This short talk given by Brian Davey at the Nottingham Green Festival on September 15 2019 explains why the future economy will need to be based on sharing rather than increased consumption.
Our pilot podcast series, Beyond the Obvious, is co-organised by Feasta and the European Health Futures Forum.
The hosts, Seán O’Conláin and Caroline Whyte, explore a range of topics with guests from a wide variety of backgrounds. There are six monthly podcasts of 20-30 minutes, released between March 15th and September 17th 2019. (We took a break in August.) Please feel free to comment below.
• decreasing energy consumption
• measuring wellbeing
• reviving biodiversity, which is taken to include local culture and language
• drivers of health
• monetary reform
Our thanks to Laoise …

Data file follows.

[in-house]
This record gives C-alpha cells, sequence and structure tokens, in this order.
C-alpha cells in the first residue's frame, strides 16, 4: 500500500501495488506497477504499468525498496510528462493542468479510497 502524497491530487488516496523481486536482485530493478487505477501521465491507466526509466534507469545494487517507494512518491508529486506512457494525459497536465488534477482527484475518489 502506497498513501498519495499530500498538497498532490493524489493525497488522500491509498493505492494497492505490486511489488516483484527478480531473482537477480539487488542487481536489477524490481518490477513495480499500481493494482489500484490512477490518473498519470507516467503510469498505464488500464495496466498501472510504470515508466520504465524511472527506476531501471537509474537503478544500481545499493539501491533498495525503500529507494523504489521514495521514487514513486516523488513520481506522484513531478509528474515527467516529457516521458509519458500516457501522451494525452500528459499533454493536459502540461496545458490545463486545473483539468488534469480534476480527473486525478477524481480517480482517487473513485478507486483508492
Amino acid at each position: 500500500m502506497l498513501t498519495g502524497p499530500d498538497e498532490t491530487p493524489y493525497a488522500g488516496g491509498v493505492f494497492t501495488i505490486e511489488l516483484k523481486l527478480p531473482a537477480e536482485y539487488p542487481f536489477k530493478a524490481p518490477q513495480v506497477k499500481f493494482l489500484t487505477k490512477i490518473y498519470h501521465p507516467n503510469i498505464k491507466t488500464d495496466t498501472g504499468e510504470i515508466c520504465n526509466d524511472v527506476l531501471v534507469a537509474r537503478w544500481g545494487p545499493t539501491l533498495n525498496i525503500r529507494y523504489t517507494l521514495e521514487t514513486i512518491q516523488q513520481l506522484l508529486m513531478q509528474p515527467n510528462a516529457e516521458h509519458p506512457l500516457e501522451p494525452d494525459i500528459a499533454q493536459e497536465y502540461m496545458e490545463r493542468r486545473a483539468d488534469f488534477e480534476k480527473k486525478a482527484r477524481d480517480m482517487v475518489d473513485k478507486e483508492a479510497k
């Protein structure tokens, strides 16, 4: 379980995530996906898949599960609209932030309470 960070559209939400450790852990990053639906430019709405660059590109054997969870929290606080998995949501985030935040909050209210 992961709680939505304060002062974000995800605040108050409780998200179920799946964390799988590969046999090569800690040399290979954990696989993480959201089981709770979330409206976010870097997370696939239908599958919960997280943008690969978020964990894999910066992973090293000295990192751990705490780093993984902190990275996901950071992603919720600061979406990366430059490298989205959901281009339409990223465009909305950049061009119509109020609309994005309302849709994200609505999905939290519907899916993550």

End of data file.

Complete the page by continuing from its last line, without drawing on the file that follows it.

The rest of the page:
Caroline Whyte argues that the only way to achieve degrowth without crashing the global economy is to change the way that money is issued. Yet, paradoxically, it would be advisable for central bankers to continue to publicly disagree with the Vollgeld and other debt-free-money campaigns’ suggested financial reforms - and for the campaigners to continue their campaigns regardless, not letting themselves be discouraged by the officials' stance.
A newly-developed National Well-being Index finds that well-being in Ireland flatlined and even diminished slightly during peak GDP years 2001-2004. The index takes housework, voluntary work, healthcare, education and environmental damage into account.
We propose that the Irish government incorporate tree-planting and soil-building measures into the next round of water framework directive works, in order to shift the focus from Irish agriculture as a net environmental problem to Irish agriculture as a world leader in ecologically sustainable methodologies and practices.
Brian Davey explores the decision of Ineos, one of the world's largest chemical companies, to promote fracking. The Ineos majority shareholder, Jim Ratcliffe, claims fracking could regenerate northern Britain despite evidence that the strategy is "a mirage that would lead to a mountain of debt and a mountain of garbage".